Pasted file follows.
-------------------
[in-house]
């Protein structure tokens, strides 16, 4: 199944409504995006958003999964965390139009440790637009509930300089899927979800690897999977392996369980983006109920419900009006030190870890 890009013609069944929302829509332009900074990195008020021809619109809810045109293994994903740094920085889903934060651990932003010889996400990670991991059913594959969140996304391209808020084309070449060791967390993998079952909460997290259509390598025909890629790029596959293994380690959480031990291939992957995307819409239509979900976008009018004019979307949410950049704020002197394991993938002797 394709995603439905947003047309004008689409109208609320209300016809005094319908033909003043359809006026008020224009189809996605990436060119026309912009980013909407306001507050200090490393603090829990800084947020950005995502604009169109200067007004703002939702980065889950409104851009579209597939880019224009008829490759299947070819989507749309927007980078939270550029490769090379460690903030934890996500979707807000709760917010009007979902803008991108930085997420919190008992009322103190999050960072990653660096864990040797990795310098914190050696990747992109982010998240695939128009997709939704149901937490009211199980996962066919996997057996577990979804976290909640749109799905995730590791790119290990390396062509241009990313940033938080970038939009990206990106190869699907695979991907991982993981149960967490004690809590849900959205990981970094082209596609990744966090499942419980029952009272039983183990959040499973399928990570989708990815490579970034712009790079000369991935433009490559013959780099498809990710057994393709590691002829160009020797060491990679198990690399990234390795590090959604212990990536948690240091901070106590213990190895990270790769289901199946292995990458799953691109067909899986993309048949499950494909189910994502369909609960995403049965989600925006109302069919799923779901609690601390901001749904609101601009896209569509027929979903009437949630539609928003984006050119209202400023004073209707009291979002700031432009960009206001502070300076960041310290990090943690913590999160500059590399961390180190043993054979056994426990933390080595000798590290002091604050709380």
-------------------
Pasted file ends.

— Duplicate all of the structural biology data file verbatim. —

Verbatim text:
[in-house]
């Protein structure tokens, strides 16, 4: 199944409504995006958003999964965390139009440790637009509930300089899927979800690897999977392996369980983006109920419900009006030190870890 890009013609069944929302829509332009900074990195008020021809619109809810045109293994994903740094920085889903934060651990932003010889996400990670991991059913594959969140996304391209808020084309070449060791967390993998079952909460997290259509390598025909890629790029596959293994380690959480031990291939992957995307819409239509979900976008009018004019979307949410950049704020002197394991993938002797 394709995603439905947003047309004008689409109208609320209300016809005094319908033909003043359809006026008020224009189809996605990436060119026309912009980013909407306001507050200090490393603090829990800084947020950005995502604009169109200067007004703002939702980065889950409104851009579209597939880019224009008829490759299947070819989507749309927007980078939270550029490769090379460690903030934890996500979707807000709760917010009007979902803008991108930085997420919190008992009322103190999050960072990653660096864990040797990795310098914190050696990747992109982010998240695939128009997709939704149901937490009211199980996962066919996997057996577990979804976290909640749109799905995730590791790119290990390396062509241009990313940033938080970038939009990206990106190869699907695979991907991982993981149960967490004690809590849900959205990981970094082209596609990744966090499942419980029952009272039983183990959040499973399928990570989708990815490579970034712009790079000369991935433009490559013959780099498809990710057994393709590691002829160009020797060491990679198990690399990234390795590090959604212990990536948690240091901070106590213990190895990270790769289901199946292995990458799953691109067909899986993309048949499950494909189910994502369909609960995403049965989600925006109302069919799923779901609690601390901001749904609101601009896209569509027929979903009437949630539609928003984006050119209202400023004073209707009291979002700031432009960009206001502070300076960041310290990090943690913590999160500059590399961390180190043993054979056994426990933390080595000798590290002091604050709380």